Islamabad: Pakistani and Afghan members of the civil society and researchers will be opening a two-day dialogue in Islamabad on Monday to help improve bilateral relations at a time when mistrust has badly affected official contacts between the two countries.
Organizers said “the Pakistan-Afghanistan Track 1.5/II project Beyond Boundaries has assumed unusual significance because of the current tensions and the stalled dialogue between the two governments”.
The key objectives of the initiative are expanding the peace constituency through friendship groups in both countries; improving support for better Afghanistan-Pakistan relationship through dialogue among the influential stakeholders and informing policy makers through consensus recommendations.
The working groups on regional security and civil society will address varied themes that are important in the peace process between Pakistan and Afghanistan. It is also expected to build upon existing commonalities and increase future people-to-people contact.
“The Track 1.5/II becomes important also because the bilateral relationship has been fraught with mutual mistrust been the proxy battleground for complicated regional relationships,” Imtiaz Gul, the Pakistani organizer told the media.
Gul’s Centre of Research and Security Studies (CRSS) has launched the process in partnership with its Afghan counterpart DURAN Research and Analysis (DRA).
“The arrival of the Afghan civil society and youth delegation marks the resumption of dialogue between non-governmental and political stakeholders from the two countries to the backdrop of a politically difficult and challenging environment,” a CRSS statement said.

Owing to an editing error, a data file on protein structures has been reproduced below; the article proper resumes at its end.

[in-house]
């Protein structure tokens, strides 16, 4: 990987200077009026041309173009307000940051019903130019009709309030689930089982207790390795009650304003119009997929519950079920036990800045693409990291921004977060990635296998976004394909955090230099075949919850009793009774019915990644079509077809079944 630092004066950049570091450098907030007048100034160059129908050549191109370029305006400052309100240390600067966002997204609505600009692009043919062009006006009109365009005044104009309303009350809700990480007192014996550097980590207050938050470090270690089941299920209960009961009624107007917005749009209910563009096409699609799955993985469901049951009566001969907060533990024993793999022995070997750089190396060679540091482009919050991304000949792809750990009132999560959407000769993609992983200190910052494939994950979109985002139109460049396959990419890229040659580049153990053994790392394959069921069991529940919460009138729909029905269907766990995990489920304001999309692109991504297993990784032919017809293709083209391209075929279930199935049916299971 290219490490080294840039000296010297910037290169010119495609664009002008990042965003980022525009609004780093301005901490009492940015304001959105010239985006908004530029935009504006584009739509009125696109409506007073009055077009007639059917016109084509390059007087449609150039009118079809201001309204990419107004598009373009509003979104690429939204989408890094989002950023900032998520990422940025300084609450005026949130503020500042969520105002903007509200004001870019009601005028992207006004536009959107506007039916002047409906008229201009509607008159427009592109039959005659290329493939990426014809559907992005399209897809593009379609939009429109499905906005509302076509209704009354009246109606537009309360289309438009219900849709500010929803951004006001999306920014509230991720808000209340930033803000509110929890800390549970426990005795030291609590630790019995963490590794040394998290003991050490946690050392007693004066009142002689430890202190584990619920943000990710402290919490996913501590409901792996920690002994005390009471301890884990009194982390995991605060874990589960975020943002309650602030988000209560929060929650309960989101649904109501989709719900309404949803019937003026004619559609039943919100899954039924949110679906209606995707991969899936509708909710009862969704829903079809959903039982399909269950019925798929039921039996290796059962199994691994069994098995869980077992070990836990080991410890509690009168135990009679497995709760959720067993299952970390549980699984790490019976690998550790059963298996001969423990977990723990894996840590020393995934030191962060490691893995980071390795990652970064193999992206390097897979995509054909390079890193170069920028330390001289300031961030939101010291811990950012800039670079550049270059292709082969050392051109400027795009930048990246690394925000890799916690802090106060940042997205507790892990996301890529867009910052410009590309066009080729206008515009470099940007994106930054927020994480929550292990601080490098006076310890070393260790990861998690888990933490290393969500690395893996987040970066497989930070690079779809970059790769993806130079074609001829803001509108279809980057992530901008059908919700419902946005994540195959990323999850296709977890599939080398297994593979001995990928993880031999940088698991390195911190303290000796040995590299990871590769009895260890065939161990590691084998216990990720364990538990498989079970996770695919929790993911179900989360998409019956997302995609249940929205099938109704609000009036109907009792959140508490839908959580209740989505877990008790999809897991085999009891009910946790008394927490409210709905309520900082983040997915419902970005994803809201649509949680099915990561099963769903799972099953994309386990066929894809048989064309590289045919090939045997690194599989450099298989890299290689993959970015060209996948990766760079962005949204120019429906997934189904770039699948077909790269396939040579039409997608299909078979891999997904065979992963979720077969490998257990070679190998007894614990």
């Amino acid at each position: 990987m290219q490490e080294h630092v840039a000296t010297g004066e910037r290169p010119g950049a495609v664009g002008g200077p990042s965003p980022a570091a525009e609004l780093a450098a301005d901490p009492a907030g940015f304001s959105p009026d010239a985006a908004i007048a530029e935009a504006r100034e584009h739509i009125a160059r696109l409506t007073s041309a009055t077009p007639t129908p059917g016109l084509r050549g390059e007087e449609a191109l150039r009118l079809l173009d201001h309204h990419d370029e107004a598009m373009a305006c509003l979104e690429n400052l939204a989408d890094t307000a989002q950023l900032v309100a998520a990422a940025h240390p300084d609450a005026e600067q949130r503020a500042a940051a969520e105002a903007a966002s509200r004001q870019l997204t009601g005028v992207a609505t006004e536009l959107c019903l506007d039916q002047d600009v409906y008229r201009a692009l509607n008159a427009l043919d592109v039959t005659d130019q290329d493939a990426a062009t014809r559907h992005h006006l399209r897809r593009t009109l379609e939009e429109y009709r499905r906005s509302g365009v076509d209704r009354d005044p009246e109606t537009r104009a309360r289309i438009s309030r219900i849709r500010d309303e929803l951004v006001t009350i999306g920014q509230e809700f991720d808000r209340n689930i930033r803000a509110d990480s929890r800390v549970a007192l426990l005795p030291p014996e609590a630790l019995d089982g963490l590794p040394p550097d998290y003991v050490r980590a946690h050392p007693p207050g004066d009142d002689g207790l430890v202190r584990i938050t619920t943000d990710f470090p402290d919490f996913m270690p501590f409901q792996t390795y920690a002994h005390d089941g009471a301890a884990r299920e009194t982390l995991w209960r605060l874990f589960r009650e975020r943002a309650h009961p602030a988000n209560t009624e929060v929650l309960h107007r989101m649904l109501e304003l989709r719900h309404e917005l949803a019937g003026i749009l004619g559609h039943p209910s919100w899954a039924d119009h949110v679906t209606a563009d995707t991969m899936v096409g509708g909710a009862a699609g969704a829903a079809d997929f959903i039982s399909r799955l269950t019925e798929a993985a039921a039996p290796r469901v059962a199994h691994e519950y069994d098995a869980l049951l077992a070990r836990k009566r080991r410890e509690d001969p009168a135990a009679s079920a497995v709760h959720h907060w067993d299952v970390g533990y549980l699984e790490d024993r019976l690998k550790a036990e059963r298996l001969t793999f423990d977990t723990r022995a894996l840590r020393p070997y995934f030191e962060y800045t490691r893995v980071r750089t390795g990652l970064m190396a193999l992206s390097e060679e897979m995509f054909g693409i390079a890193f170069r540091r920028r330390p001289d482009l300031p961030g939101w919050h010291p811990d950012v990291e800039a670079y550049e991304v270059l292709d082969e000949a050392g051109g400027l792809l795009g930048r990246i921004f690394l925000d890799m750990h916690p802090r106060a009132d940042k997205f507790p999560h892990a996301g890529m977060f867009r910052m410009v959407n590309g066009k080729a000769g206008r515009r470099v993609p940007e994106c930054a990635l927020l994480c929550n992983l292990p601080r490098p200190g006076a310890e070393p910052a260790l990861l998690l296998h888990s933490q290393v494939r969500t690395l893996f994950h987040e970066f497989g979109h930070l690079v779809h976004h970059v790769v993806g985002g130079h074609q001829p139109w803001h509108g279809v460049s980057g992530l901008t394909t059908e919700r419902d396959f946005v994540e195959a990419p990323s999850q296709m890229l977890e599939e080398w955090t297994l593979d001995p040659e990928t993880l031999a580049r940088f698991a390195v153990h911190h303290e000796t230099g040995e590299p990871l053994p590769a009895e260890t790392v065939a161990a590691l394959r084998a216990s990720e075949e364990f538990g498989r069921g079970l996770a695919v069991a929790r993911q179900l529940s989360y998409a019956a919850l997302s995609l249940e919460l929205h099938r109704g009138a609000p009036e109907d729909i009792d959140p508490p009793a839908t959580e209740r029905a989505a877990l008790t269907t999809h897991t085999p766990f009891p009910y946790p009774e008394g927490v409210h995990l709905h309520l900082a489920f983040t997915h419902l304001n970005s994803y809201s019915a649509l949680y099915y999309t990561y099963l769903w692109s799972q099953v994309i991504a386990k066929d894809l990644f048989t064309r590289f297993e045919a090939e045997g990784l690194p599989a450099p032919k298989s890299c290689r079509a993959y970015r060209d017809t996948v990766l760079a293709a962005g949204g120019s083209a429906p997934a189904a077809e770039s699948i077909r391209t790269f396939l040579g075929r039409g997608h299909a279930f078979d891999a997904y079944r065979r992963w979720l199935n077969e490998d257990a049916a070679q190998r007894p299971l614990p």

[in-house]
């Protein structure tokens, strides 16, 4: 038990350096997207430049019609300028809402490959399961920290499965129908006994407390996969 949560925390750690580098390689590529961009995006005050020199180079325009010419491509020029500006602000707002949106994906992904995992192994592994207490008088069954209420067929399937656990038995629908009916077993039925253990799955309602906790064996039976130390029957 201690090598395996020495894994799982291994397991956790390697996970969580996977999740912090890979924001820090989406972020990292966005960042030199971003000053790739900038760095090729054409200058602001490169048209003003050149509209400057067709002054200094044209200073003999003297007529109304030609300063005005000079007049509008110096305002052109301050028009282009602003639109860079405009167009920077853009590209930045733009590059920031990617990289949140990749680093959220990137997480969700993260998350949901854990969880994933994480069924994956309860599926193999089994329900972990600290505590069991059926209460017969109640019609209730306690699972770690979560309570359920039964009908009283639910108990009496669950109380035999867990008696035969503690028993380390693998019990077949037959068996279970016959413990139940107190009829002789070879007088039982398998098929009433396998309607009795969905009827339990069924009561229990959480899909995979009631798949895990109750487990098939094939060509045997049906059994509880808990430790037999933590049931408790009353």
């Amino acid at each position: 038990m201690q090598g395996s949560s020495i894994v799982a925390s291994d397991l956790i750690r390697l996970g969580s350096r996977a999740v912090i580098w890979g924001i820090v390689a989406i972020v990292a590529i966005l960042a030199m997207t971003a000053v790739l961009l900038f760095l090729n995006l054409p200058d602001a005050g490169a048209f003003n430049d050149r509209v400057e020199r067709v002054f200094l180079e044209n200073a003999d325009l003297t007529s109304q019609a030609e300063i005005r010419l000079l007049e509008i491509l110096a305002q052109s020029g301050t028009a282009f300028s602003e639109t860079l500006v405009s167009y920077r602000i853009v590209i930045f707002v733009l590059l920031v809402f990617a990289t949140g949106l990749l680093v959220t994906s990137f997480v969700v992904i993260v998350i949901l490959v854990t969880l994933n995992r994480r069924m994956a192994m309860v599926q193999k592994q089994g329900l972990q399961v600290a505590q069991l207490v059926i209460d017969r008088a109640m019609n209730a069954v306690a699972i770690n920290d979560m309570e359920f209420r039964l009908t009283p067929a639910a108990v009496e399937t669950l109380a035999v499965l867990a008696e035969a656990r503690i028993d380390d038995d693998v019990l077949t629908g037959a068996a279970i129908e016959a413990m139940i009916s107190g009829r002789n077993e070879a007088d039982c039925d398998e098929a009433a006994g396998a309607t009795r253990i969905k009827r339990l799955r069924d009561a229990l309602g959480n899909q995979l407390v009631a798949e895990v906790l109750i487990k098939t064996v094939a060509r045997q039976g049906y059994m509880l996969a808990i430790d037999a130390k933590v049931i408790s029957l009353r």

Initiatives like beyond boundaries will bring together influential government and non-governmental stakeholders who can help lessen tensions, address misconceptions, and revive some level of confidence, it added.
The process will also urge both governments and key stakeholders away from the prior behavior of confrontation and an antagonistic-approach towards a more trust and collaborative-based approach for peace, security, and regional cooperation.
The fledgling U.S.-initiated dialogue with the Taliban, aimed at ending the war in Afghanistan, has come to a halt, an insurgent spokesperson said Monday, apparently dealing a blow to renewed hopes for a much-needed Afghan peace.
The disclosure comes as the chief U.S. negotiator, Zalmay Khalilzad, is visiting regional countries, including China, India and Pakistan, to work toward a negotiated political settlement to the 17-year-old conflict.
“The (dialogue) process has halted for now so the venue and the date for a future meeting are not known,” a senior Taliban official privy to the developments confirmed to VOA when asked whether their peace talks with the U.S. are still on track.
The insurgent official, speaking on condition of anonymity, declined to share reasons behind the suspension of negotiations.
The U.S. State Department had no immediate response. When contacted Monday, a spokesperson said the department press office is operating on a reduced status due to the partial U.S. government shutdown.
Afghan government primary issue
The Afghan government is currently not participating in the peace talks, but American officials are eager to bring them to the table. It is widely perceived that the current deadlock is primarily over the Taliban’s rejection of the U.S. insistence to speak directly with the Afghan government.